Dutchess County Legislator Barbara Jeter-Jackson said, “The time has come to address the issues in the criminal justice system. I want to thank those who took the time to share their thoughts and it is clear there are many concerns, which are shared by legislators, regarding those who are suffering with mental health or substance abuse issues. There are clearly problems within our community and must be addressed. I believe the Justice & Transition Center will enable this county to focus on those issues and provide individuals the help they need to address those problems and get out of the criminal justice system.”
The proposal for the Dutchess County Justice & Transition Center follows several years of analysis and research that began in 2012, when County Executive Molinaro directed the Dutchess County Criminal Justice Council (CJC) to undertake a comprehensive needs assessment of the Dutchess County criminal justice system. The CJC’s Needs Assessment Report, which was validated by industry expert RicciGreeneAssociates in 2013, called for a two pronged approach – first, enhance the County’s innovative work with Alternatives to Incarceration programs to divert people away from the jail and drive down recidivism; and second, move forward with larger jail facility, designed as transition center campus where the County can improve its ability to institute additional evidence-based rehabilitative and re-entry programs.
Much work has been done as part of the County’s efforts to divert individuals away from the jail including the creation of the Mobile Crisis Intervention Team, which assisted more than 3,700 individuals in 2105 alone; Crisis Intervention Training (CIT) for local law enforcement, ensuring every officer on patrol knows how to effectively interact with individuals in crisis; and a new Stabilization Center that will open later this year to serve as a location to divert those individuals in crisis away from the jail and toward the help they need.
Dutchess County Legislator and Chair of the Legislature’s Public Safety Committee Ken Roman said, “There is no one who wants to build a jail. However, we have a clear problem that must be addressed. We have a responsibility to provide a facility to house those who judges say must be incarcerated. But we also have a clear opportunity to help people. The new Dutchess County Justice & Transition Center puts the focus on the transition aspect of the facility and it will set Dutchess County apart from every municipality in the nation. With input from this Legislature, we will be able to address the needs of the special populations in the jail whose needs have been ignored for too long - those with mental illness, substance abuse and other issues. In conjunction with the County’s other efforts – the Stabilization Center, Crisis Intervention Training, and now the DCJTC – we are now heading to where we need to go and we can be a model for the state and the nation.”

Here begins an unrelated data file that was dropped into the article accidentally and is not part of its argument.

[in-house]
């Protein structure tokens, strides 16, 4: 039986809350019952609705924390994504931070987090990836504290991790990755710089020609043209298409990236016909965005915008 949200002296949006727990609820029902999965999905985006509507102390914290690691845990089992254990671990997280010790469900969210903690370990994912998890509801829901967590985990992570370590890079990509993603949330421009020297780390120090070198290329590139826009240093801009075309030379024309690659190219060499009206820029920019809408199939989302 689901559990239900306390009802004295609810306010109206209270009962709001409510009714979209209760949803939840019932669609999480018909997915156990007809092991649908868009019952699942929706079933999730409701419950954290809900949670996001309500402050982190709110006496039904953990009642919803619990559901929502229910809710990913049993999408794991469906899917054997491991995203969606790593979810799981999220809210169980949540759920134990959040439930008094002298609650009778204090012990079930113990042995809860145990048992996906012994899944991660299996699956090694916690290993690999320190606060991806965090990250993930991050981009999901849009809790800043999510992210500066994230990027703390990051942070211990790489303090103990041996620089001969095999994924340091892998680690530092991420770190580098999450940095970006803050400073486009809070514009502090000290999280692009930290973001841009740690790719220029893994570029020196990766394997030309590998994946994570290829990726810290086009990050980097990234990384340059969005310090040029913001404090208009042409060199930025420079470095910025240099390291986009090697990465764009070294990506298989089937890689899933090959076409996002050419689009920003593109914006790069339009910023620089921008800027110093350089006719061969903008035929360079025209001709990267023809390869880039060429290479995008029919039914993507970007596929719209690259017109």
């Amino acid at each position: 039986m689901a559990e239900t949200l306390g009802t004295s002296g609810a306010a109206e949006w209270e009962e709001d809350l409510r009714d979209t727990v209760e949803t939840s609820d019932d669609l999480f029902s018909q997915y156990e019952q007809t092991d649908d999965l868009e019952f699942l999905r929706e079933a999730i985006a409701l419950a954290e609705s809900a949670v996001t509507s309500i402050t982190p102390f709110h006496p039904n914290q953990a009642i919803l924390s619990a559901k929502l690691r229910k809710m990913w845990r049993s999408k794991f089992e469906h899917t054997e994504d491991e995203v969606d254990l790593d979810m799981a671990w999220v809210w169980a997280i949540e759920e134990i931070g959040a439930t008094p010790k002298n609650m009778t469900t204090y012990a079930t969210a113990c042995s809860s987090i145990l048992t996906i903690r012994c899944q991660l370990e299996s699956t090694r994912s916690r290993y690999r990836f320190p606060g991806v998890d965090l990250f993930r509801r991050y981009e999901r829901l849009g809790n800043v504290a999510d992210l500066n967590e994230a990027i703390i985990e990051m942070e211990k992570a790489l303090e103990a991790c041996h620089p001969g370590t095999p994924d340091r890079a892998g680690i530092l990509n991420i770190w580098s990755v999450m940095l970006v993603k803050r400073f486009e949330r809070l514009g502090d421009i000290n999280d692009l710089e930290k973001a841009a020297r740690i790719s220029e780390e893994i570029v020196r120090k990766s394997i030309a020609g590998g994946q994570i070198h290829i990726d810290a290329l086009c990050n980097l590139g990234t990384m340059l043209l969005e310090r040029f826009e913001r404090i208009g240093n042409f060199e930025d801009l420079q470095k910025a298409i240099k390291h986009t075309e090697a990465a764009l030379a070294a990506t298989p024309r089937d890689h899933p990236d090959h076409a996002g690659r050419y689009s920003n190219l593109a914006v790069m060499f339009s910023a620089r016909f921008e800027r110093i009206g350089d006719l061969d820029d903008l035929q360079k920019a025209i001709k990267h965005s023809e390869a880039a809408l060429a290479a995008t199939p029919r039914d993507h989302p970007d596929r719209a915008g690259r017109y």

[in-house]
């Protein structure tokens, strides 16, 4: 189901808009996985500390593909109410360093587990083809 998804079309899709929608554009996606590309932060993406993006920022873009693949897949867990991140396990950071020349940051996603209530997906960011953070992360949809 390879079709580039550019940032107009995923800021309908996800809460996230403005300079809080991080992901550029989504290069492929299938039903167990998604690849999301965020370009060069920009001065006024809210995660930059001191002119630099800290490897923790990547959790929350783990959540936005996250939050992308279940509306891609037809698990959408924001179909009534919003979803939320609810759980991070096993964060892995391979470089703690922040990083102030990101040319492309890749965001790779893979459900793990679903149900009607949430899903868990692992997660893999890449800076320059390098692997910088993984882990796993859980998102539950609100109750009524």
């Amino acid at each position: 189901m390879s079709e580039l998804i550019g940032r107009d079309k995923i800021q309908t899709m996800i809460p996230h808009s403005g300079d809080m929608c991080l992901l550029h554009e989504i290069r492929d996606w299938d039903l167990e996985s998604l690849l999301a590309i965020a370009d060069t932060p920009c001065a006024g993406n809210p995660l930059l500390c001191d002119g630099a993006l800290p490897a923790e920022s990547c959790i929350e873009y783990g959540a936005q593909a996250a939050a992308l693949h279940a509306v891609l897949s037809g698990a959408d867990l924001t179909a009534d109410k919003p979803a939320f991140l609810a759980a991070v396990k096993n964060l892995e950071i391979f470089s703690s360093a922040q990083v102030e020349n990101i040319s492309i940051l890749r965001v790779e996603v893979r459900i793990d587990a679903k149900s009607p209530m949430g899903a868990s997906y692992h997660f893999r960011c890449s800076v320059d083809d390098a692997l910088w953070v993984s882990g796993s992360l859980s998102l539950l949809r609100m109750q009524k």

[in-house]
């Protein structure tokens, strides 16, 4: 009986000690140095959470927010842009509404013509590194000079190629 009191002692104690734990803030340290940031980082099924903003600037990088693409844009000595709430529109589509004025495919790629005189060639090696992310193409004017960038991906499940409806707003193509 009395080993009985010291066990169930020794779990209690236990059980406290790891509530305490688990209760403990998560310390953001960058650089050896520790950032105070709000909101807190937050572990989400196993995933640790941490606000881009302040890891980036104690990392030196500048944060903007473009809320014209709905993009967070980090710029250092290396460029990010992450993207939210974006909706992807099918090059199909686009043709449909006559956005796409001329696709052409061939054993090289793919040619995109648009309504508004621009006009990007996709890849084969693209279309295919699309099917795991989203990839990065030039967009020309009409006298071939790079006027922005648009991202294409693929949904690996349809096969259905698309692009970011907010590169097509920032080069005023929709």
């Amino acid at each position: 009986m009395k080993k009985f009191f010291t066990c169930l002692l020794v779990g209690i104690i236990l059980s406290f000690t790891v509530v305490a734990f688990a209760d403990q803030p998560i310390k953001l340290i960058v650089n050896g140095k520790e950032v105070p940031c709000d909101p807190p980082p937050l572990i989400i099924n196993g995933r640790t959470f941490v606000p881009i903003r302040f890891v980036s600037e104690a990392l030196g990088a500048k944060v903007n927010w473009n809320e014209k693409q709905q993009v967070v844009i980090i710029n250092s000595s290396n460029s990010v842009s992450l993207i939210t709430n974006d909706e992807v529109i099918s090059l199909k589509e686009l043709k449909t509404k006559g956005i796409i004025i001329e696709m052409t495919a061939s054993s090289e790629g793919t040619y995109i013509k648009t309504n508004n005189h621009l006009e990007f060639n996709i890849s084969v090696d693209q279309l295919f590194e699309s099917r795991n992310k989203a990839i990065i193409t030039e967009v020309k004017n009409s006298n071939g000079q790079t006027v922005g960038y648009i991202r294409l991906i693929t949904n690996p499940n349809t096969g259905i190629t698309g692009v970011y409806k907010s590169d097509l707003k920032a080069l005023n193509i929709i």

The new facility will provide critical space to offer evidence-based programming to help inmates address behavioral and criminogenic issues, such as the County’s new RESTART program that offers cognitive therapy for high-risk offenders that is linked with critical aftercare and connects them with community providers when they return home. This program is off to a very successful start but is already at maximum capacity due to lack of space at the current jail. Special populations, such as women, those with substance abuse issues or mental health issues, will also be better served with appropriate housing units designed to best address their needs.